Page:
• SG said:

    I love your magazine! My husband and I often talk about doing something extraordinary to change our world into a better place, to help someone in need. I can honestly say I am passionate about your magazine’s purpose.

    I read Living in the Moment and am simply amazed at the roadblocks Bella overcame to find ways to persevere in the face of such difficulty. And she not only persevered, she changed her world. Her story is one of hope for anyone who is going through a similar health problem and encouragement for those looking to start a project to change the world.

  • lk said:

    I have read a few of the articals, but this one touched me most about a lady, who had gotten into two car crashes, and had unbelievably terrible chronic pain. She consittered suicide, but the will of a promis from her husband kept her alive long enough to meet Dr. Ake Nystrom, a surgeon. He preformed surgery on her, which in the end helped her with the pain.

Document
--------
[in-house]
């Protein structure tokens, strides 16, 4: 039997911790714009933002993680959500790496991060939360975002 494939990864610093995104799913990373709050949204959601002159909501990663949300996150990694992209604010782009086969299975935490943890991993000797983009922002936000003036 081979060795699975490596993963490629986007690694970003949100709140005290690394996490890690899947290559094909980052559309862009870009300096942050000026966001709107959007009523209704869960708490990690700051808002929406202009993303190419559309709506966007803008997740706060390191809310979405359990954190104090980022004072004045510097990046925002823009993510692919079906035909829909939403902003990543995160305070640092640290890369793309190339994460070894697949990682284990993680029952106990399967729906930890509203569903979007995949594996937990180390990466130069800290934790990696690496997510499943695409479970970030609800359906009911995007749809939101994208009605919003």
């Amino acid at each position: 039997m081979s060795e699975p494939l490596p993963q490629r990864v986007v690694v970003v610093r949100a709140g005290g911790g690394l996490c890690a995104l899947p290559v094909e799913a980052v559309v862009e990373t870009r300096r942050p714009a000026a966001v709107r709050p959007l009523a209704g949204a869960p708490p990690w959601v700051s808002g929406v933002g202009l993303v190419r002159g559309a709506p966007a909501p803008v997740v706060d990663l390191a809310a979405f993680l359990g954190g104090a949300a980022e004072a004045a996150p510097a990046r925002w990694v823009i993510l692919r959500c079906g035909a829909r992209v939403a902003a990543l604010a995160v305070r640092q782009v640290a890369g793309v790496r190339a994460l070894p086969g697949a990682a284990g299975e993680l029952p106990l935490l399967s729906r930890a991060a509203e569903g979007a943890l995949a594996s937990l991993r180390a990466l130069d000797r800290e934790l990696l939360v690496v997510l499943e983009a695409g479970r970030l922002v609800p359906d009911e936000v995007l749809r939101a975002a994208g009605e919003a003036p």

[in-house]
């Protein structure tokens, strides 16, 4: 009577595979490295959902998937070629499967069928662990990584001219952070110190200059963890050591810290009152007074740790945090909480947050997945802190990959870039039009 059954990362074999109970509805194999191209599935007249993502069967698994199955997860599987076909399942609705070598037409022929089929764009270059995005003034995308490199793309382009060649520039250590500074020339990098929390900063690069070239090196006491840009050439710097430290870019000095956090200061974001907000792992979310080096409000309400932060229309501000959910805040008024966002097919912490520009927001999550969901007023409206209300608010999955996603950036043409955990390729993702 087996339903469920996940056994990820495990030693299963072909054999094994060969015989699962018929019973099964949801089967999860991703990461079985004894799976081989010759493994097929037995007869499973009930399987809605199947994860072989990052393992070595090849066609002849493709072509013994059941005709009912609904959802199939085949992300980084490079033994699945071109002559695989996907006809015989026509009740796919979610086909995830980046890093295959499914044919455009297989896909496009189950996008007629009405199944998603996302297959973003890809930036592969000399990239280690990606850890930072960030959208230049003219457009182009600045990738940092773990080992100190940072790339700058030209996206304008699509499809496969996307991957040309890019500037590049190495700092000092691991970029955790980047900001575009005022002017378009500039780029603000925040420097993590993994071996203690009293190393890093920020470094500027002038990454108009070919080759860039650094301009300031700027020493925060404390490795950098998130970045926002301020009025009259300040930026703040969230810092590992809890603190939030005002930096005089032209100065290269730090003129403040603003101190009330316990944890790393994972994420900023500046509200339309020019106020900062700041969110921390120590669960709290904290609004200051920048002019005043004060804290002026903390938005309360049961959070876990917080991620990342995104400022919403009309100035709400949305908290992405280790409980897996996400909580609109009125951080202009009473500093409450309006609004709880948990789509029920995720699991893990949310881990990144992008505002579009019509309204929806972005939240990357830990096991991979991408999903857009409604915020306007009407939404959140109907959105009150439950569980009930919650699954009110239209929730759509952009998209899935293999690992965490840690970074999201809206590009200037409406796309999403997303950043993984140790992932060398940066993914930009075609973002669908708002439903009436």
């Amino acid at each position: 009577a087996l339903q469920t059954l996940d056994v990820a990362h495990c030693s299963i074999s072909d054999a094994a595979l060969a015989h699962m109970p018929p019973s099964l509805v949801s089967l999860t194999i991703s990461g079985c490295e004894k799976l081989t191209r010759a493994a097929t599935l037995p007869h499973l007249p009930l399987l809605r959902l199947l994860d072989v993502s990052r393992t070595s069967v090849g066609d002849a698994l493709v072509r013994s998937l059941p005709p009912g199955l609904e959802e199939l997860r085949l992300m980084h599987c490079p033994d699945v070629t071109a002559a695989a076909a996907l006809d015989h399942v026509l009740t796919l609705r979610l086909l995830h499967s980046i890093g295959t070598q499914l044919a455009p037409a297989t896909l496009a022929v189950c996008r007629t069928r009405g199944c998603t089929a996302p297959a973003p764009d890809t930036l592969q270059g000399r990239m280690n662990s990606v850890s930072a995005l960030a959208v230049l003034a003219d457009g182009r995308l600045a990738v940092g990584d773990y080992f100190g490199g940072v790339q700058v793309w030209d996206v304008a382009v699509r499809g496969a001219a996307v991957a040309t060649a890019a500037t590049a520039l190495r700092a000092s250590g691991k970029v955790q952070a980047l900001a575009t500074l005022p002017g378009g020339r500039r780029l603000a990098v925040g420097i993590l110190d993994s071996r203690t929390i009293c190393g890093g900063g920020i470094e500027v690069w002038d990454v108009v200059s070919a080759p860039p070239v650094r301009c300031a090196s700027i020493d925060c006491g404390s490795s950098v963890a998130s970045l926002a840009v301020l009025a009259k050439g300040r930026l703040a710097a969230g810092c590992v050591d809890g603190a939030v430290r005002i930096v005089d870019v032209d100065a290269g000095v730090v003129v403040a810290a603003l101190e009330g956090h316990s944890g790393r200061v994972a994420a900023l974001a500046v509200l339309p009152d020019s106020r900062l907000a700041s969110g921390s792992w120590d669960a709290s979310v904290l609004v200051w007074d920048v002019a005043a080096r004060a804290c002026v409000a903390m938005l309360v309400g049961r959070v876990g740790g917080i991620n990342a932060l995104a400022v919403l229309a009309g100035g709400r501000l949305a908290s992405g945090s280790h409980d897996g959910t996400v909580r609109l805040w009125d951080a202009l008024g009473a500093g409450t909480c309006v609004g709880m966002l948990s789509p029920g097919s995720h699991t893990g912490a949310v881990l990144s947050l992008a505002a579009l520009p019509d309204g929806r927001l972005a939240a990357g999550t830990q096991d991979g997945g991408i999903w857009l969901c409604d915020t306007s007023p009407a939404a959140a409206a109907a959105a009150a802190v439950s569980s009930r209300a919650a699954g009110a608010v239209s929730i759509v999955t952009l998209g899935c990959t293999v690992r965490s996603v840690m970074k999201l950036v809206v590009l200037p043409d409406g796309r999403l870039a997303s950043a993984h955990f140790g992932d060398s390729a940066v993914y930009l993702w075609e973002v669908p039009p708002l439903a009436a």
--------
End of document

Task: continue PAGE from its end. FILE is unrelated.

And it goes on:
This story, whenever I read it, makes me cry, because I am so happy that she carried on, and didn’t give up. Suicide is never the answer, and I’m just so happy she found what she needed.

    I love these kinds of articles, they always make me thank my lucky stars.


  • Eileen said:

    First, let me say that I loved this website.

    I read “Lori’s Story – Winner Against All Odds” and I also read “Living in the Moment – Annabel Sclippa”. I enjoyed these true life stories of people who overcame odds and hung in there. In this time of great hardship for many, the stories of waiting out the storm and being strong are much needed and can provide much encouragement where there was thought to be none.

  • Kerry said:

    I found this to be a heartfelt story that contained a few nicely worded phrases such as “My eyes were two dark stars of grief” and “Trying to remain tethered to reality.